Asian Business Has Nice Ring to Concert

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Asian Business Has Nice Ring to Concert

The behemoth stalks the world's most lucrative telecom opportunity

By Shannon Henry

Staff Writer

As two of the strongest telcos in the world merge into a powerhouse - MCI Communications Corp. and British Telecommunications plc - a new era in global telecom is about to start.

While those companies' home countries have had open markets for some time, a push is on to wrest state-controlled telecom monopolies from governments throughout Asia, Europe and Latin America.

According to industry analysts and statistics, the greatest market opportunity now is Asia. The Asia-Pacific area will account for 40 percent of global telecommunication infrastructure and service development at least until 2000, one group said.

The World Trade Organization is nearing a Feb. 15 deadline to reach an agreement to open what is estimated to be the $500 billion global telecom market. In the meantime, telco executives are scrambling to put together international business plans compatible with whatever the WTO decides.

The time is ripe for Concert, which will be the combined company's name, to use its collective expertise in showing everyone else how it is done while gaining from strategic partnerships around the world.

The MCI-BT merger will set a precedent for the new global phone company that, like an octopus, will stretch its arms around the world. The deal is expected to be closed by fall of 1997 after approvals from the Federal Communications Commission, the Department of Justice and the European Commission come through.

"The plan is to offer services in competitive markets around the world," said Jonathan Sallet, MCI's chief policy counsel, in an interview with reporters.

The British and American markets have much in common in telecom already. "What's striking is that they are so similar," said Sallet. "These are the two most open markets in the world. They are leading the nations in the world," he said.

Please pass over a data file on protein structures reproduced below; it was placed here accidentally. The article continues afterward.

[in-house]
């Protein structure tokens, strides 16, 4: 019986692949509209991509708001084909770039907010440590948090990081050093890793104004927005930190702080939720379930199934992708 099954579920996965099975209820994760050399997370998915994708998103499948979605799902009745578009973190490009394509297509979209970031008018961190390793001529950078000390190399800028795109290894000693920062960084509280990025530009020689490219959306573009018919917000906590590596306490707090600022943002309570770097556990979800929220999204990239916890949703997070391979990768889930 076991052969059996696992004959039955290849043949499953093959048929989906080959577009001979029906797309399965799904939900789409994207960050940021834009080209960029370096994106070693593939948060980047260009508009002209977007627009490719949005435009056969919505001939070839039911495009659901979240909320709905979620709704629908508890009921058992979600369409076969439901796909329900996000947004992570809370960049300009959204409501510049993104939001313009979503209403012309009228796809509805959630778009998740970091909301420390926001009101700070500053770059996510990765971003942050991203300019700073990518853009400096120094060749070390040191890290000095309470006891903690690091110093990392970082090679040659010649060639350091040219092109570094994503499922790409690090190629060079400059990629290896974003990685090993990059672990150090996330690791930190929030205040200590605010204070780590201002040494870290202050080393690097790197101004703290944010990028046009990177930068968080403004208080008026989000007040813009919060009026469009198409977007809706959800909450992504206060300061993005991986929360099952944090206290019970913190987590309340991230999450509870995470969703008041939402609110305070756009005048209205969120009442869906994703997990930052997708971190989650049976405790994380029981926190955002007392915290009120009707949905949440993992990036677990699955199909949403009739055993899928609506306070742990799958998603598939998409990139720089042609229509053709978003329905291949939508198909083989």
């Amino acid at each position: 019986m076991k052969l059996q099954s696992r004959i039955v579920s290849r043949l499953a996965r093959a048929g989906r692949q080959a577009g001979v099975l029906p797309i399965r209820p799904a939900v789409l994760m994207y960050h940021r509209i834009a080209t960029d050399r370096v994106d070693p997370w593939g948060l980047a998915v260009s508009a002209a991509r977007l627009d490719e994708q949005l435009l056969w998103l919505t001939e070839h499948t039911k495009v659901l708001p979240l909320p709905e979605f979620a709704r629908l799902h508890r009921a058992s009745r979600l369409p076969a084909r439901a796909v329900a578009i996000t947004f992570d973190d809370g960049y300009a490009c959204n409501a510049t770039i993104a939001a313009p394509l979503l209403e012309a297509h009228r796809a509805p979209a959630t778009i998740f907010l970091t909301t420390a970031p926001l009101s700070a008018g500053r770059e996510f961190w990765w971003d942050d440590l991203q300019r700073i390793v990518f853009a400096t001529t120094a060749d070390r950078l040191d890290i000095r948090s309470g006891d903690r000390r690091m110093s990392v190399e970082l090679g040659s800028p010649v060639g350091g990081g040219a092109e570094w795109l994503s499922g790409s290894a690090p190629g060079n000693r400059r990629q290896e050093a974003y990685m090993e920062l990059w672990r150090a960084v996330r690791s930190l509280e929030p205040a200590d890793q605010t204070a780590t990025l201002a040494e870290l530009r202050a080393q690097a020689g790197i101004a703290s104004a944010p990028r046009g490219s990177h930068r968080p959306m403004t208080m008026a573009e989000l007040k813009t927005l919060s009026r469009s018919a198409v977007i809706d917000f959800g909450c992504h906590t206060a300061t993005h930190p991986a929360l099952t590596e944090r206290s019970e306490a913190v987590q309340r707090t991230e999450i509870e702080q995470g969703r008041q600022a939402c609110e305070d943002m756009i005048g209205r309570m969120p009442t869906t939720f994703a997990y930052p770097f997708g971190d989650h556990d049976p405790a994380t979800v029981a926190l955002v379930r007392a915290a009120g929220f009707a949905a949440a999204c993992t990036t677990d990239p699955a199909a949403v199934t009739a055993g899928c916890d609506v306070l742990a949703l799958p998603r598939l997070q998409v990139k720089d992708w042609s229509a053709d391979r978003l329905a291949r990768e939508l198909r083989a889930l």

Swedish and Finnish markets have followed most closely, said John Butler, director of regulatory affairs for BT. In addition to traditional telecom, BT and MCI together carry 40 percent of the world's Internet traffic.

Earlier this month, another British powerhouse, Cable & Wireless, became the first U.K. telecom operator with an international license to provide services from the United States to the United Kingdom. The company didn't lose any time - the Cable & Wireless U.S. subsidiary, based in Vienna, Va., just won the license in December from the Federal Communications Commission.

International telcos will save money and time by doing more themselves. "Improved control over our network and reduced dependence on third parties will also mean that we shall be able to offer our customers higher-quality service," said Cable & Wireless chief executive Richard Brown in a release.

Sallet said while he's excited to be part of an international marriage, he's disappointed with foot-dragging by U.S. bureaucrats. Although the Telecommunications Act of 1996 was signed into law almost one year ago, not much has changed. "The local exchange market remains a monopoly," said Sallet. "[The Baby Bells] have decided to merge rather than compete .... Cable companies have scaled back."

Over the past few years, MCI has invested $1 billion in getting into the local telephone market, said Sallet. The company plans to spend $700 million in 1997. By the end of the year, Sallet said, MCI hopes to be offering local service in 25 markets.

In Britain, telecom monopolies were ended in 1984, and all of the government's holdings in BT were divested by 1991. BT, which is now the fourth largest telecom company in the world, had $22 billion in revenues last year.

While Butler and Sallet would not comment specifically on the expected move into the Asian market (the company is now in a quiet period), BT officials have said the company's three principal market concentrations are North America, Western Europe and the Asia-Pacific region.

BT currently owns 33 percent of Marubeni Corp. in Japan and has alliances with Nippon Information and Communications in Japan and Samsung in South Korea.

As part of their earlier alliance, BT and MCI entered the Asian market with a systems integration deal - NTT of Japan, one of the country's largest information systems and computer networking businesses, as a distributor for ConcertInternet Plus.

The Asia-Pacific region has six of the world's 10 best country markets for telecommunications and 14 of the world's 50 best, according to a study by the planners of InterComm 97, an international telecom trade show to be held next month in Canada. In 1993, the Asian countries represented a $39.26 billion market, estimated to be growing 15 percent annually. Other rapidly growing areas include North America and Latin America.

Earlier this month, Odyssey Telecommunications International Inc., a wireless satellite company owned by TRW Inc., Cleveland, and the Canadian telco Teleglobe Inc., signed China Telecommunications Broadcast Satellite Corp. as its first service provider. Odyssey's $3.2 billion system, which will let customers call anywhere in the world from a wireless phone, is set to begin service in 2001.

The arrangement will be a boon to communications in China, which Odyssey said only has six telephones for every 100 people in a population of 1.2 billion.


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